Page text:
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Trauma induces overexpression of Cx43 in human fetal membrane defects

Barrett, DW; Kethees, A; Thrasivoulou, C; Mata, A; Virasami, A; Sebire, NJ; Engels, AC; ... Chowdhury, TT; + view all (2017) Trauma induces overexpression of Cx43 in human fetal membrane defects. Prenatal Diagnosis , 37 (9) pp. 899-906. 10.1002/pd.5104. Green open access

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Abstract

OBJECTIVE: We developed an in vitro model to examine whether trauma induces connexin 43 (Cx43) expression and collagen organisation in the amniotic membrane (AM) of fetal membrane (FM) defects. METHOD: Term human FM was traumatised in vitro. Cell morphology and Cx43 were examined in the wound edge AM by immunofluorescence (IMF) confocal microscopy and compared to control AM. Collagen microstructure was examined by second harmonic generation (SHG) imaging. Cell viability was assessed with calcein and ethidium staining. RESULTS: After trauma, the AM showed a dense region of cells, which had migrated towards the wound edge. In wound edge AM, Cx43 puncta was preferentially distributed in mesenchymal cells compared to epithelial cells with significant expression in the fibroblast layer than epithelial layer (p < 0.001). In the fibroblast layer, the collagen fibres were highly polarised and aligned in parallel to the axis of the wound edge AM. There was an absence of cell migration across the defect with no healing after 168 h. Cell viability of the FM after trauma was maintained during culture. CONCLUSION: Cx43 overexpression in wounded AM drives structural changes in collagen that slows down efficacy of cell migration across the FM defect. © 2017 The Authors. Prenatal Diagnosis published by John Wiley & Sons, Ltd.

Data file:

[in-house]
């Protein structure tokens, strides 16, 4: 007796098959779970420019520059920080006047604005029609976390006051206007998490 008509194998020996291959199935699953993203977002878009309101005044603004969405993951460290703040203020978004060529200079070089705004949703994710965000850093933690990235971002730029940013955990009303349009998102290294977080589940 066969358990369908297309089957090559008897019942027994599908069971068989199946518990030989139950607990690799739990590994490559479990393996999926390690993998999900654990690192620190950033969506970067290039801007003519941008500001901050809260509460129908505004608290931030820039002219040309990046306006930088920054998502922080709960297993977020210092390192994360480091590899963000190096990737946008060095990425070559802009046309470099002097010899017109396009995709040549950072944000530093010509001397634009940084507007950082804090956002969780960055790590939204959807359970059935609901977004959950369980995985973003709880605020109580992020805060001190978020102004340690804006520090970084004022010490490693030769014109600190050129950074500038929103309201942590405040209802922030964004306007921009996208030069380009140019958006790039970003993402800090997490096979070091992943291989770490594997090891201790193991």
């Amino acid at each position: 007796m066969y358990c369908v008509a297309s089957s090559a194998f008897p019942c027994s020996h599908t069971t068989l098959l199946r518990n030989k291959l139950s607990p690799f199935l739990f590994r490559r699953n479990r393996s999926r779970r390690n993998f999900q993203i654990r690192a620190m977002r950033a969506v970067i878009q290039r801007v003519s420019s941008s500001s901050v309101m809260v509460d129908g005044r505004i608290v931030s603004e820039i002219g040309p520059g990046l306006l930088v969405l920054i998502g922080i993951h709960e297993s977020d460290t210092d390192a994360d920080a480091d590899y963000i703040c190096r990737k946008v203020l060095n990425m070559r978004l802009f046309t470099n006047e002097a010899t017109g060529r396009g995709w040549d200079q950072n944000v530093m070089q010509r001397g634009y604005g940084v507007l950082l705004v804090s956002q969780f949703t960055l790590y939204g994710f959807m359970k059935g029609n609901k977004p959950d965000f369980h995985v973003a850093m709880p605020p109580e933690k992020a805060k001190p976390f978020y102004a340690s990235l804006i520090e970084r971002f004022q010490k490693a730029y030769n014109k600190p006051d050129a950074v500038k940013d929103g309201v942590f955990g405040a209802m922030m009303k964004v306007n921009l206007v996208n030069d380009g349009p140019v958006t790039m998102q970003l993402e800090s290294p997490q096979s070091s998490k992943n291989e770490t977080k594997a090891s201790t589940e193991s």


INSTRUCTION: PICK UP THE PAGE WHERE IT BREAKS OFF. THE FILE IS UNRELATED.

Type: Article
Title: Trauma induces overexpression of Cx43 in human fetal membrane defects
Location: England
Open access status: An open access version is available from UCL Discovery
DOI: 10.1002/pd.5104
Publisher version: https://doi.org/10.1002/pd.5104
Language: English
Additional information: This work is licensed under a Creative Commons Attribution 4.0 International License. The images or other third party material in this article are included in the article’s Creative Commons license, unless indicated otherwise in the credit line; if the material is not included under the Creative Commons license, users will need to obtain permission from the license holder to reproduce the material. To view a copy of this license, visit http://creativecommons.org/licenses/by/4.0/
UCL classification: UCL > Provost and Vice Provost Offices
UCL > Provost and Vice Provost Offices > School of Life and Medical Sciences
UCL > Provost and Vice Provost Offices > School of Life and Medical Sciences > Faculty of Life Sciences
UCL > Provost and Vice Provost Offices > School of Life and Medical Sciences > Faculty of Life Sciences > Div of Biosciences
UCL > Provost and Vice Provost Offices > School of Life and Medical Sciences > Faculty of Pop Health Sciences > Inst for Women's Health
UCL > Provost and Vice Provost Offices > School of Life and Medical Sciences > Faculty of Pop Health Sciences > Inst for Women's Health > Maternal and Fetal Medicine
UCL > Provost and Vice Provost Offices > School of Life and Medical Sciences > Faculty of Pop Health Sciences > UCL GOS Institute of Child Health
UCL > Provost and Vice Provost Offices > School of Life and Medical Sciences > Faculty of Pop Health Sciences > UCL GOS Institute of Child Health > ICH Pop, Policy and Practice Prog
URI: http://discovery.ucl.ac.uk/id/eprint/1560841
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